4. Custodianship of encryption keys. When organisations elect to use cloud-native encryption services, the corresponding keys are being managed by the providers. Not having direct control on the keys presents potential risks and vulnerabilities in the case of a security or cryptographic incident.
  5. Managing, monitoring, and deploying multiple cloud native security tools. Since cloud-native key management services offer limited ability to automate the lifecycle of encryption keys, especially across multiple subscriptions, organisations are forced to implement labour-intensive, error-prone manual key management processes to meet their security requirements.
The right approach to cloud data protection

Lack of proper security and key management practices in a multi-cloud environment will only increase the organisation’s attack surface, with cybercriminals eager to take advantage of it as they get smarter and more sophisticated. Luckily, there are many industry best practices, such as Bring Your Own Key (BYOK), Bring You Own Encryption (BYOE) and centralised and automated key lifecycle management that can optimise data protection in the cloud.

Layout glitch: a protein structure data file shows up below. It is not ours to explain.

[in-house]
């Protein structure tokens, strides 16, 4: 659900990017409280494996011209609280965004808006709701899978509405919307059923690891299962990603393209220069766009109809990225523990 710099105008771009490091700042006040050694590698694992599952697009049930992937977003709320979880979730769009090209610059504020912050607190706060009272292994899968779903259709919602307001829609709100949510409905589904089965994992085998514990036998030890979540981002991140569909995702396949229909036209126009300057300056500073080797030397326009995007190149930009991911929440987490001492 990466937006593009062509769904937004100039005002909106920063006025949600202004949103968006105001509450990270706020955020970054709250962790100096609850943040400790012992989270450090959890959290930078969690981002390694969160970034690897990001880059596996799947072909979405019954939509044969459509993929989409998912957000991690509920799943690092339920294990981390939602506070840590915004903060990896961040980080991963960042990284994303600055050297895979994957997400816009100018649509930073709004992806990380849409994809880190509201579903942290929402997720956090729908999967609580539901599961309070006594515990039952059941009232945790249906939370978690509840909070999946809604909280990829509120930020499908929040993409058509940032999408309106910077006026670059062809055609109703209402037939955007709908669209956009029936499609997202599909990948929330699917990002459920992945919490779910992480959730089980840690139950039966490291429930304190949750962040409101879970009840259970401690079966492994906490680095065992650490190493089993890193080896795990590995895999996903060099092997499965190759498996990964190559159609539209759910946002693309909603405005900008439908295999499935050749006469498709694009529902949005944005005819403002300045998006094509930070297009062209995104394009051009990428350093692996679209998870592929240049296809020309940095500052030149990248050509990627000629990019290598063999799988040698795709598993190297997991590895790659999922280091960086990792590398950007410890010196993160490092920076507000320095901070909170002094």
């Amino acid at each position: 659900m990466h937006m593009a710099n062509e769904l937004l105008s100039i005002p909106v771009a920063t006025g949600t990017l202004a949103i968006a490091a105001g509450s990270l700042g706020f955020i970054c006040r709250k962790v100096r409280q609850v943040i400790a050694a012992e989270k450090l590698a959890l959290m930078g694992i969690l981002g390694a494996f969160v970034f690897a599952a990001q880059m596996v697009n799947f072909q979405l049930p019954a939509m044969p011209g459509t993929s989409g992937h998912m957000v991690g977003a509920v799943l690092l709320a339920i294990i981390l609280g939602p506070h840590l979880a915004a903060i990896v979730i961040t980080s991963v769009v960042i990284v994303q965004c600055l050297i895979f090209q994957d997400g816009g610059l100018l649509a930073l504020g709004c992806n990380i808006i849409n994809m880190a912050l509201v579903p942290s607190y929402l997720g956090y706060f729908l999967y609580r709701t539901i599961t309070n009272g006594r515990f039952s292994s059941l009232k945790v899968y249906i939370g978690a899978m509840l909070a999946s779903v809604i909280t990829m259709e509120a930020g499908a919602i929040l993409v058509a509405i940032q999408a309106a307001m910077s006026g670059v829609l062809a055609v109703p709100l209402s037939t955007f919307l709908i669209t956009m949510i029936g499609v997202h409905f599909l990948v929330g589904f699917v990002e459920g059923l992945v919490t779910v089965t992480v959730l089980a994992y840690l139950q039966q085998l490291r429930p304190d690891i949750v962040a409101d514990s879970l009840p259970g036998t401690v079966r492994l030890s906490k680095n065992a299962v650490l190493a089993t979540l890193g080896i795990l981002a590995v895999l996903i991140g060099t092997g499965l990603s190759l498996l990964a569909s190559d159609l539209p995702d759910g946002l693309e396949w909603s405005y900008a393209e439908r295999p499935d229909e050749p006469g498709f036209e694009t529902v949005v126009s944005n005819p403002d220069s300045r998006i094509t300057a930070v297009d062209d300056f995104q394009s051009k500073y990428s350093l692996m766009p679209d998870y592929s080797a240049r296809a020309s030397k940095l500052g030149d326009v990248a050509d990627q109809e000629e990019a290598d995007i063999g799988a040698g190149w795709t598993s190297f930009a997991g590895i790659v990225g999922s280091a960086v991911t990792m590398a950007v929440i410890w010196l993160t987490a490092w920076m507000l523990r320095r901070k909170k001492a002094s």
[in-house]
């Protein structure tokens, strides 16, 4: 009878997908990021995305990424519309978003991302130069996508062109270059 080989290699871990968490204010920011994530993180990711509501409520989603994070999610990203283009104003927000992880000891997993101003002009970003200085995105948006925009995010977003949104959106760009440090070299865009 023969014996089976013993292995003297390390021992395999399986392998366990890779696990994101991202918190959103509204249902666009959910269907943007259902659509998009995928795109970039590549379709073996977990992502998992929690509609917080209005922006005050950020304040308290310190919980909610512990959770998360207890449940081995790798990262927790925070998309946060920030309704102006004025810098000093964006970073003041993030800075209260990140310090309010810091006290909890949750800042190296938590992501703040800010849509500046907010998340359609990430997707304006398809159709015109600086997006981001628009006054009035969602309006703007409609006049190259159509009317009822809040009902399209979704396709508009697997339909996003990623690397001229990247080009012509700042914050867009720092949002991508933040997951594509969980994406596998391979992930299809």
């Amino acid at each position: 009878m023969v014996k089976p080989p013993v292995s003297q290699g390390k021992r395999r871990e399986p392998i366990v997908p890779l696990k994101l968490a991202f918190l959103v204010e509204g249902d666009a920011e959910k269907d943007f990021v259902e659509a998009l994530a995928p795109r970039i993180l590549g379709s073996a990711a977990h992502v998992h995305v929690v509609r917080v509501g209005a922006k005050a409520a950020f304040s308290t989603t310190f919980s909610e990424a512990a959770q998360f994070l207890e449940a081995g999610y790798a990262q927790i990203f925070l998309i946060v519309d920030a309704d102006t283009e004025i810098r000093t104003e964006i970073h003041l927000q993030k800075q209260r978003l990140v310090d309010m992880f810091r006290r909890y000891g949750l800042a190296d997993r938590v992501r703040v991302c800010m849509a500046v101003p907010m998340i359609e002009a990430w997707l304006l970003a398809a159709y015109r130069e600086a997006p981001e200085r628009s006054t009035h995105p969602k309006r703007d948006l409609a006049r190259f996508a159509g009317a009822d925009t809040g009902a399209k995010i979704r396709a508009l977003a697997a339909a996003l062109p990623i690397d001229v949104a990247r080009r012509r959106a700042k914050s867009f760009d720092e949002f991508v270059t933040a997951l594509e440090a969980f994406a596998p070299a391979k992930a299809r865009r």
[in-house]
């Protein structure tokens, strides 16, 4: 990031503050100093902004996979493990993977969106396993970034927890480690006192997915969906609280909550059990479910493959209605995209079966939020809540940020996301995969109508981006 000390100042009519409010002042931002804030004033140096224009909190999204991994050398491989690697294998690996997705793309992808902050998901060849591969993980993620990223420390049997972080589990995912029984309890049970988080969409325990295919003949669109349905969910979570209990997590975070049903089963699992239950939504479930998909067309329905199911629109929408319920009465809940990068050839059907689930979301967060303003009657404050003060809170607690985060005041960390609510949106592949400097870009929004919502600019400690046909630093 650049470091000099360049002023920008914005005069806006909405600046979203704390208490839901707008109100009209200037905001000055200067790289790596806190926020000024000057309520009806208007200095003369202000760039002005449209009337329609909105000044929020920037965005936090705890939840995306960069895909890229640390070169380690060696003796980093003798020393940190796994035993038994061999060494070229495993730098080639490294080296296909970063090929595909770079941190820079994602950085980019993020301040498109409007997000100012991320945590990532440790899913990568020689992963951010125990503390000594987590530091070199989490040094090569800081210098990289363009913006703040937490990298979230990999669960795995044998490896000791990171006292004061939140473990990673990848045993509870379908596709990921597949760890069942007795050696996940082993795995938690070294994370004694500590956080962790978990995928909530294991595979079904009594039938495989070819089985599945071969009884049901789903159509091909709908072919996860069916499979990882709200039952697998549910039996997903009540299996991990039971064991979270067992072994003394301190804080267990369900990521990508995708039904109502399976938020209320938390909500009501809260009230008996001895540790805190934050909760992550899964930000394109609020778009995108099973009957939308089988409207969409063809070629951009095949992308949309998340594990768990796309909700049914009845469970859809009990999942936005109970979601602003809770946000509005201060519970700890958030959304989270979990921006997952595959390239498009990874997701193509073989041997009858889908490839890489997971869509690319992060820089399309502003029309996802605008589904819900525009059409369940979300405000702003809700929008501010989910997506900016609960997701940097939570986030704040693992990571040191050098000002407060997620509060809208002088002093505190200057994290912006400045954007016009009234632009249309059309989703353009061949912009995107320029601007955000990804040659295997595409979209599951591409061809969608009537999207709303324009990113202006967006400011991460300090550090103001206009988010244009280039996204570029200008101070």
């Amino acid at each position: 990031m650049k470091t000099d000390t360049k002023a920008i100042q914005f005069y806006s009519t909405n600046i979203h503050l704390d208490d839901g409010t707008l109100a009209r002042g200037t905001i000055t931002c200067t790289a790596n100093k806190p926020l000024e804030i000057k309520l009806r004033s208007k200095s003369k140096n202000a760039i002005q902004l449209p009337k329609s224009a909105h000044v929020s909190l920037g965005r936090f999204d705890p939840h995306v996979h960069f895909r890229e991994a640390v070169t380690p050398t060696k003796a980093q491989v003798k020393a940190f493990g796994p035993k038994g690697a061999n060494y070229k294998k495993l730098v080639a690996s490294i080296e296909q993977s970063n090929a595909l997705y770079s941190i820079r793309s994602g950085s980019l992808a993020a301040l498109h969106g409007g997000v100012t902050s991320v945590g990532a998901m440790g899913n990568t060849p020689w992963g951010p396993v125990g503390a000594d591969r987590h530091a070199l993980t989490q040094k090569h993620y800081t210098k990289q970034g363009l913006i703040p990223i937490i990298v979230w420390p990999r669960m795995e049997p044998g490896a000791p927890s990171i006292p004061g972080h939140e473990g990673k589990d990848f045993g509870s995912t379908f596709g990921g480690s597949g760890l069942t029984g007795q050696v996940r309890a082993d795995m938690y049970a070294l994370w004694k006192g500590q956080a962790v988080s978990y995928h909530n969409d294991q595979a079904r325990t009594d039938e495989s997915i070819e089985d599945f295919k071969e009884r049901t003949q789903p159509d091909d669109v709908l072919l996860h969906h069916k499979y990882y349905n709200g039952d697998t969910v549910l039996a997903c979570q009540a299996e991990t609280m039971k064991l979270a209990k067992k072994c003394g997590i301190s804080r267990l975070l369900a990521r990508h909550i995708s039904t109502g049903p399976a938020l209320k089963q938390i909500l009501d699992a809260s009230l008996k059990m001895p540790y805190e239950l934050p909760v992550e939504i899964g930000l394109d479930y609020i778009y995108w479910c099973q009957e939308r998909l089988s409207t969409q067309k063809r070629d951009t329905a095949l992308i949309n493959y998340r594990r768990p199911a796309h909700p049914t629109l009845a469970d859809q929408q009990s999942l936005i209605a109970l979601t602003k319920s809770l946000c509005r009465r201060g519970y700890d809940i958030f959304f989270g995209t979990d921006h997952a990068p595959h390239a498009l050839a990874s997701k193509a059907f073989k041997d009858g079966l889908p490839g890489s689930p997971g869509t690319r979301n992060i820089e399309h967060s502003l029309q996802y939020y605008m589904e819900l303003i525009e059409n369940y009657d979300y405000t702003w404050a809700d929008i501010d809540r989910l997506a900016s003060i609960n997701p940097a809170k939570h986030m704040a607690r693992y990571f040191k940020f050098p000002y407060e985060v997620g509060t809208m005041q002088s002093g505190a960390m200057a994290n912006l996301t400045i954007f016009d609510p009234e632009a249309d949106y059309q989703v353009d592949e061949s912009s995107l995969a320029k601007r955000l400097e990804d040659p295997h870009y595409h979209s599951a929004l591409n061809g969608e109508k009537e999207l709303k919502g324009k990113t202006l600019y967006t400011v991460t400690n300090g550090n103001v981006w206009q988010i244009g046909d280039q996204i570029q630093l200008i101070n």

With cloud providers being responsible for the security “of” the cloud, and organisations having responsibility for the security of their data “in” the cloud, every CISO should ask the five pertinent questions below:

  1. How do I maintain strong security controls of my cloud assets?
  2. Post-migration, what key management controls do I need?
  3. How do I manage my personal and sensitive data risks?
  4. How do I manage my audits?
  5. How do I meet regulatory compliance?

Cloud security is important for your business prosperity. Thales’s multi-cloud security solutions offer a cohesive answer to each of these questions. Please visit our website for more information.

Previous ArticleNext Article


The free newsletter covering the top industry headlines